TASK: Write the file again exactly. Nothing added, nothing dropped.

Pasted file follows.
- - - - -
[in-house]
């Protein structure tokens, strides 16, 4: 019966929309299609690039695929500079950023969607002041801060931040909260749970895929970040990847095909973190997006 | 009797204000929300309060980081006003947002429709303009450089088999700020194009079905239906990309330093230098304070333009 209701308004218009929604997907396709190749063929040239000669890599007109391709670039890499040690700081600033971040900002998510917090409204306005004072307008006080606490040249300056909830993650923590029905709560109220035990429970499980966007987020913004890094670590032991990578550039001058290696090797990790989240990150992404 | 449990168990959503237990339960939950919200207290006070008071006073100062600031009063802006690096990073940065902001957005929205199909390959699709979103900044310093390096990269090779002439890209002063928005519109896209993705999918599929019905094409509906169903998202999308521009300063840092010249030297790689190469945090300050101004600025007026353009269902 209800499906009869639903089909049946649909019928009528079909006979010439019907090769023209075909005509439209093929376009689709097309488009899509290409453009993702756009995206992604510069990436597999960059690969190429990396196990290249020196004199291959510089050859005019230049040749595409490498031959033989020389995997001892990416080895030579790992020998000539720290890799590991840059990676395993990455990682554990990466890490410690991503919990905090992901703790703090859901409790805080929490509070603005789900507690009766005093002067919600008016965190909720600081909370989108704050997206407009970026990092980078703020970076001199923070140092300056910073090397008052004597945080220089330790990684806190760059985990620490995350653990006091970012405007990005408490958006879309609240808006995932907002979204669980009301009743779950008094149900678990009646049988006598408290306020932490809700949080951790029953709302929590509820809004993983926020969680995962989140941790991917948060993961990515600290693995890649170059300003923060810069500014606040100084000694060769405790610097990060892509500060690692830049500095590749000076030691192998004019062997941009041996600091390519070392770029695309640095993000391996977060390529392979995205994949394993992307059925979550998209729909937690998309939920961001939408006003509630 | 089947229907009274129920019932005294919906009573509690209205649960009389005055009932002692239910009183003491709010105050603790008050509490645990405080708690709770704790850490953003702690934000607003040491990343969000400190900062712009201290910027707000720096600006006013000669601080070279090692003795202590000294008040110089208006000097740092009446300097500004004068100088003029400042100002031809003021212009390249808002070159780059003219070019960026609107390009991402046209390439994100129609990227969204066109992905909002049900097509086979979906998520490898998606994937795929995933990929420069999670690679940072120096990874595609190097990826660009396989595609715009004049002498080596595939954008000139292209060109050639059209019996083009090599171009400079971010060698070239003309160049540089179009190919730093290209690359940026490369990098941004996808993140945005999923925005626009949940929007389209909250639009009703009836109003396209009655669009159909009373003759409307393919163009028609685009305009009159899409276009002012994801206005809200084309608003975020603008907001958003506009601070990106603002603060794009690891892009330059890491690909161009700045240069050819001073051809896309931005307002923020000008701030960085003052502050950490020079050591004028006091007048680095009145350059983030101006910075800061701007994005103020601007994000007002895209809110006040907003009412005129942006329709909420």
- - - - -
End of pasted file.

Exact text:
[in-house]
């Protein structure tokens, strides 16, 4: 019966929309299609690039695929500079950023969607002041801060931040909260749970895929970040990847095909973190997006 | 009797204000929300309060980081006003947002429709303009450089088999700020194009079905239906990309330093230098304070333009 209701308004218009929604997907396709190749063929040239000669890599007109391709670039890499040690700081600033971040900002998510917090409204306005004072307008006080606490040249300056909830993650923590029905709560109220035990429970499980966007987020913004890094670590032991990578550039001058290696090797990790989240990150992404 | 449990168990959503237990339960939950919200207290006070008071006073100062600031009063802006690096990073940065902001957005929205199909390959699709979103900044310093390096990269090779002439890209002063928005519109896209993705999918599929019905094409509906169903998202999308521009300063840092010249030297790689190469945090300050101004600025007026353009269902 209800499906009869639903089909049946649909019928009528079909006979010439019907090769023209075909005509439209093929376009689709097309488009899509290409453009993702756009995206992604510069990436597999960059690969190429990396196990290249020196004199291959510089050859005019230049040749595409490498031959033989020389995997001892990416080895030579790992020998000539720290890799590991840059990676395993990455990682554990990466890490410690991503919990905090992901703790703090859901409790805080929490509070603005789900507690009766005093002067919600008016965190909720600081909370989108704050997206407009970026990092980078703020970076001199923070140092300056910073090397008052004597945080220089330790990684806190760059985990620490995350653990006091970012405007990005408490958006879309609240808006995932907002979204669980009301009743779950008094149900678990009646049988006598408290306020932490809700949080951790029953709302929590509820809004993983926020969680995962989140941790991917948060993961990515600290693995890649170059300003923060810069500014606040100084000694060769405790610097990060892509500060690692830049500095590749000076030691192998004019062997941009041996600091390519070392770029695309640095993000391996977060390529392979995205994949394993992307059925979550998209729909937690998309939920961001939408006003509630 | 089947229907009274129920019932005294919906009573509690209205649960009389005055009932002692239910009183003491709010105050603790008050509490645990405080708690709770704790850490953003702690934000607003040491990343969000400190900062712009201290910027707000720096600006006013000669601080070279090692003795202590000294008040110089208006000097740092009446300097500004004068100088003029400042100002031809003021212009390249808002070159780059003219070019960026609107390009991402046209390439994100129609990227969204066109992905909002049900097509086979979906998520490898998606994937795929995933990929420069999670690679940072120096990874595609190097990826660009396989595609715009004049002498080596595939954008000139292209060109050639059209019996083009090599171009400079971010060698070239003309160049540089179009190919730093290209690359940026490369990098941004996808993140945005999923925005626009949940929007389209909250639009009703009836109003396209009655669009159909009373003759409307393919163009028609685009305009009159899409276009002012994801206005809200084309608003975020603008907001958003506009601070990106603002603060794009690891892009330059890491690909161009700045240069050819001073051809896309931005307002923020000008701030960085003052502050950490020079050591004028006091007048680095009145350059983030101006910075800061701007994005103020601007994000007002895209809110006040907003009412005129942006329709909420």